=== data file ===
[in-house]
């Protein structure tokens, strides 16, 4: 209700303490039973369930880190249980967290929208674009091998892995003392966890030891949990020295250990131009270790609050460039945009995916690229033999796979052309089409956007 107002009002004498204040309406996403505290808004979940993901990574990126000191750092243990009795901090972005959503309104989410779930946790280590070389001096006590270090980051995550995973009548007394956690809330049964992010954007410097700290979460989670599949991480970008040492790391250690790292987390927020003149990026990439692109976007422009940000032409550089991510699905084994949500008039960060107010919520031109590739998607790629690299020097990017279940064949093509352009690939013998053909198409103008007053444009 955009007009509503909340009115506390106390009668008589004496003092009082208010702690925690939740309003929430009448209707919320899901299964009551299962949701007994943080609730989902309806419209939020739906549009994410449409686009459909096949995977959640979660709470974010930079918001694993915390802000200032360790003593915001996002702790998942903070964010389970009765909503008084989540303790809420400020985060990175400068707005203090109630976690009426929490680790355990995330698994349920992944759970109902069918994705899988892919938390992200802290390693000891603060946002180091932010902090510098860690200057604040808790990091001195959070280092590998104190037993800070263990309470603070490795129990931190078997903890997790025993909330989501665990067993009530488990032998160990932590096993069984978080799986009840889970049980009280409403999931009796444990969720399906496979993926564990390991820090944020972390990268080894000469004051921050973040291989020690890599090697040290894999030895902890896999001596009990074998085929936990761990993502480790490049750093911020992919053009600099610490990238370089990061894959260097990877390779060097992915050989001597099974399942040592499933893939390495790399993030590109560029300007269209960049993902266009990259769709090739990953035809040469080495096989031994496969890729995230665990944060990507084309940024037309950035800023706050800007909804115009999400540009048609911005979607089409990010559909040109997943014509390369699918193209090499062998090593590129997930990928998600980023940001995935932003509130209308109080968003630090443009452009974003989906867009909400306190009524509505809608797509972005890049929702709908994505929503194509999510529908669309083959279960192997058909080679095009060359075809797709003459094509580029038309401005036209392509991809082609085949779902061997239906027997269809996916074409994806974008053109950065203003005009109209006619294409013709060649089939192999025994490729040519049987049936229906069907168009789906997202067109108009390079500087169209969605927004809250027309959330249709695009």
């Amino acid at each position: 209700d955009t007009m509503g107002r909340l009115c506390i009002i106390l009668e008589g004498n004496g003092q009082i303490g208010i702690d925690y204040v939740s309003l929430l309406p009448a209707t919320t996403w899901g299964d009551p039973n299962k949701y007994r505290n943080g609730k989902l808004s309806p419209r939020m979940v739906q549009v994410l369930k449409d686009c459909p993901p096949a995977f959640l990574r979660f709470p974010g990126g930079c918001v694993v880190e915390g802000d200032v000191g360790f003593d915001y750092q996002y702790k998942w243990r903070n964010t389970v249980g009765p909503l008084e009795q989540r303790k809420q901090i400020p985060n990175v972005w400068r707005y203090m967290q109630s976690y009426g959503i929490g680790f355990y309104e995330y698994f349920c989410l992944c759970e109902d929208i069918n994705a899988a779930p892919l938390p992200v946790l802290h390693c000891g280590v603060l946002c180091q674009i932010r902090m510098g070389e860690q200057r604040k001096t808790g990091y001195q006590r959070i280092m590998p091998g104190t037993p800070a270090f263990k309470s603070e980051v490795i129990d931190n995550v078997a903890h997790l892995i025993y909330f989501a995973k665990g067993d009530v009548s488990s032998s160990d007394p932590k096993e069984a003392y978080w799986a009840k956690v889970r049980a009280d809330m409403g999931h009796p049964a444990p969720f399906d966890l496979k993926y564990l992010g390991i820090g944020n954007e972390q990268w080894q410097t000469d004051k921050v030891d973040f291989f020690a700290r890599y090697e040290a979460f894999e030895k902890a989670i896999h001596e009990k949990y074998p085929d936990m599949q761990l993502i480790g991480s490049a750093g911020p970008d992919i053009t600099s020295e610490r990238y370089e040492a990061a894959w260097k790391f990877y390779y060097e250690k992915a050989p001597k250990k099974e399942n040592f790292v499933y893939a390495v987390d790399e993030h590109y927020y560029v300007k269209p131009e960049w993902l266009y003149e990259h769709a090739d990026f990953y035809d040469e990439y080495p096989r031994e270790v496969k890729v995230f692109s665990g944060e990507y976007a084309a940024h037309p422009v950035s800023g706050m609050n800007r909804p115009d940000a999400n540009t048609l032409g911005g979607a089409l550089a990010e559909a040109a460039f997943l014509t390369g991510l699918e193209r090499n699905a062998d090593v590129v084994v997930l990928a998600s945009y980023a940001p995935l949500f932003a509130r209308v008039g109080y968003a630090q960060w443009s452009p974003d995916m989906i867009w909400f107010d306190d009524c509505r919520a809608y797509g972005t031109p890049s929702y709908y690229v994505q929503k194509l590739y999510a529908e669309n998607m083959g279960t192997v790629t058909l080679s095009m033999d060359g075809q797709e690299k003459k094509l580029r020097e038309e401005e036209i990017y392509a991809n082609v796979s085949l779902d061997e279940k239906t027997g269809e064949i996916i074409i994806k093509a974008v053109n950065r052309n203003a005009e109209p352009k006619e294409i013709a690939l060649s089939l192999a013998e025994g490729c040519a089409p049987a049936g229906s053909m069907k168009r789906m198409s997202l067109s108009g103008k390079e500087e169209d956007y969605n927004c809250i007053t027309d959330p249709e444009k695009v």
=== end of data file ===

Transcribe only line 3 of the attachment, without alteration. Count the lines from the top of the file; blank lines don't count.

């Amino acid at each position: 209700d955009t007009m509503g107002r909340l009115c506390i009002i106390l009668e008589g004498n004496g003092q009082i303490g208010i702690d925690y204040v939740s309003l929430l309406p009448a209707t919320t996403w899901g299964d009551p039973n299962k949701y007994r505290n943080g609730k989902l808004s309806p419209r939020m979940v739906q549009v994410l369930k449409d686009c459909p993901p096949a995977f959640l990574r979660f709470p974010g990126g930079c918001v694993v880190e915390g802000d200032v000191g360790f003593d915001y750092q996002y702790k998942w243990r903070n964010t389970v249980g009765p909503l008084e009795q989540r303790k809420q901090i400020p985060n990175v972005w400068r707005y203090m967290q109630s976690y009426g959503i929490g680790f355990y309104e995330y698994f349920c989410l992944c759970e109902d929208i069918n994705a899988a779930p892919l938390p992200v946790l802290h390693c000891g280590v603060l946002c180091q674009i932010r902090m510098g070389e860690q200057r604040k001096t808790g990091y001195q006590r959070i280092m590998p091998g104190t037993p800070a270090f263990k309470s603070e980051v490795i129990d931190n995550v078997a903890h997790l892995i025993y909330f989501a995973k665990g067993d009530v009548s488990s032998s160990d007394p932590k096993e069984a003392y978080w799986a009840k956690v889970r049980a009280d809330m409403g999931h009796p049964a444990p969720f399906d966890l496979k993926y564990l992010g390991i820090g944020n954007e972390q990268w080894q410097t000469d004051k921050v030891d973040f291989f020690a700290r890599y090697e040290a979460f894999e030895k902890a989670i896999h001596e009990k949990y074998p085929d936990m599949q761990l993502i480790g991480s490049a750093g911020p970008d992919i053009t600099s020295e610490r990238y370089e040492a990061a894959w260097k790391f990877y390779y060097e250690k992915a050989p001597k250990k099974e399942n040592f790292v499933y893939a390495v987390d790399e993030h590109y927020y560029v300007k269209p131009e960049w993902l266009y003149e990259h769709a090739d990026f990953y035809d040469e990439y080495p096989r031994e270790v496969k890729v995230f692109s665990g944060e990507y976007a084309a940024h037309p422009v950035s800023g706050m609050n800007r909804p115009d940000a999400n540009t048609l032409g911005g979607a089409l550089a990010e559909a040109a460039f997943l014509t390369g991510l699918e193209r090499n699905a062998d090593v590129v084994v997930l990928a998600s945009y980023a940001p995935l949500f932003a509130r209308v008039g109080y968003a630090q960060w443009s452009p974003d995916m989906i867009w909400f107010d306190d009524c509505r919520a809608y797509g972005t031109p890049s929702y709908y690229v994505q929503k194509l590739y999510a529908e669309n998607m083959g279960t192997v790629t058909l080679s095009m033999d060359g075809q797709e690299k003459k094509l580029r020097e038309e401005e036209i990017y392509a991809n082609v796979s085949l779902d061997e279940k239906t027997g269809e064949i996916i074409i994806k093509a974008v053109n950065r052309n203003a005009e109209p352009k006619e294409i013709a690939l060649s089939l192999a013998e025994g490729c040519a089409p049987a049936g229906s053909m069907k168009r789906m198409s997202l067109s108009g103008k390079e500087e169209d956007y969605n927004c809250i007053t027309d959330p249709e444009k695009v």